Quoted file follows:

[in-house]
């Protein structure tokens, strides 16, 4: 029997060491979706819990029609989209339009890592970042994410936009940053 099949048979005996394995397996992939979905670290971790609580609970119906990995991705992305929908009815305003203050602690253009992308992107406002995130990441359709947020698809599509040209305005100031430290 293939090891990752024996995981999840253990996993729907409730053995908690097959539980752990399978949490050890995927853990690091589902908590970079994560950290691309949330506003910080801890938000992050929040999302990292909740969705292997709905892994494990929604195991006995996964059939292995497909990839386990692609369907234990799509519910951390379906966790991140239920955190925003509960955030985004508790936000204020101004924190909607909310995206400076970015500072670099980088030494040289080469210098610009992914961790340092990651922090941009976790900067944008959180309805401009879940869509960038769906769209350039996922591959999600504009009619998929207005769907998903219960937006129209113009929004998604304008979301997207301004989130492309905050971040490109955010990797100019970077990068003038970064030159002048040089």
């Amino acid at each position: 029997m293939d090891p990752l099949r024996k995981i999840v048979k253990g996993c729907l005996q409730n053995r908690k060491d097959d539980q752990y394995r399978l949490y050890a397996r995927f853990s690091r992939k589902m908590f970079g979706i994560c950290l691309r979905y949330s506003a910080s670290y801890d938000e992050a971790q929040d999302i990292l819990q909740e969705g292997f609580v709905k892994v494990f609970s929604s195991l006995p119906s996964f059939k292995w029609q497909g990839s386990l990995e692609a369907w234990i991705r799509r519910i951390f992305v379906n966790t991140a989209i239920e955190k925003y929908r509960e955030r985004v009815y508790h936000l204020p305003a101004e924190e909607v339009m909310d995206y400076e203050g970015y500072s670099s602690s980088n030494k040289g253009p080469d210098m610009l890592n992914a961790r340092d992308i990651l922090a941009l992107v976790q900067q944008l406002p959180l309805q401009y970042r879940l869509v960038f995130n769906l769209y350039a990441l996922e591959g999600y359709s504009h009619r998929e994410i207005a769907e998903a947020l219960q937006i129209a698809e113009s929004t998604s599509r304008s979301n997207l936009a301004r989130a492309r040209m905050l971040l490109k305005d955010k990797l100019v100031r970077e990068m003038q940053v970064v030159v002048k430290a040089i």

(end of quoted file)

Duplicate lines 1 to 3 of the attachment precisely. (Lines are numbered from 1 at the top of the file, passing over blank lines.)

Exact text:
[in-house]
């Protein structure tokens, strides 16, 4: 029997060491979706819990029609989209339009890592970042994410936009940053 099949048979005996394995397996992939979905670290971790609580609970119906990995991705992305929908009815305003203050602690253009992308992107406002995130990441359709947020698809599509040209305005100031430290 293939090891990752024996995981999840253990996993729907409730053995908690097959539980752990399978949490050890995927853990690091589902908590970079994560950290691309949330506003910080801890938000992050929040999302990292909740969705292997709905892994494990929604195991006995996964059939292995497909990839386990692609369907234990799509519910951390379906966790991140239920955190925003509960955030985004508790936000204020101004924190909607909310995206400076970015500072670099980088030494040289080469210098610009992914961790340092990651922090941009976790900067944008959180309805401009879940869509960038769906769209350039996922591959999600504009009619998929207005769907998903219960937006129209113009929004998604304008979301997207301004989130492309905050971040490109955010990797100019970077990068003038970064030159002048040089």
């Amino acid at each position: 029997m293939d090891p990752l099949r024996k995981i999840v048979k253990g996993c729907l005996q409730n053995r908690k060491d097959d539980q752990y394995r399978l949490y050890a397996r995927f853990s690091r992939k589902m908590f970079g979706i994560c950290l691309r979905y949330s506003a910080s670290y801890d938000e992050a971790q929040d999302i990292l819990q909740e969705g292997f609580v709905k892994v494990f609970s929604s195991l006995p119906s996964f059939k292995w029609q497909g990839s386990l990995e692609a369907w234990i991705r799509r519910i951390f992305v379906n966790t991140a989209i239920e955190k925003y929908r509960e955030r985004v009815y508790h936000l204020p305003a101004e924190e909607v339009m909310d995206y400076e203050g970015y500072s670099s602690s980088n030494k040289g253009p080469d210098m610009l890592n992914a961790r340092d992308i990651l922090a941009l992107v976790q900067q944008l406002p959180l309805q401009y970042r879940l869509v960038f995130n769906l769209y350039a990441l996922e591959g999600y359709s504009h009619r998929e994410i207005a769907e998903a947020l219960q937006i129209a698809e113009s929004t998604s599509r304008s979301n997207l936009a301004r989130a492309r040209m905050l971040l490109k305005d955010k990797l100019v100031r970077e990068m003038q940053v970064v030159v002048k430290a040089i």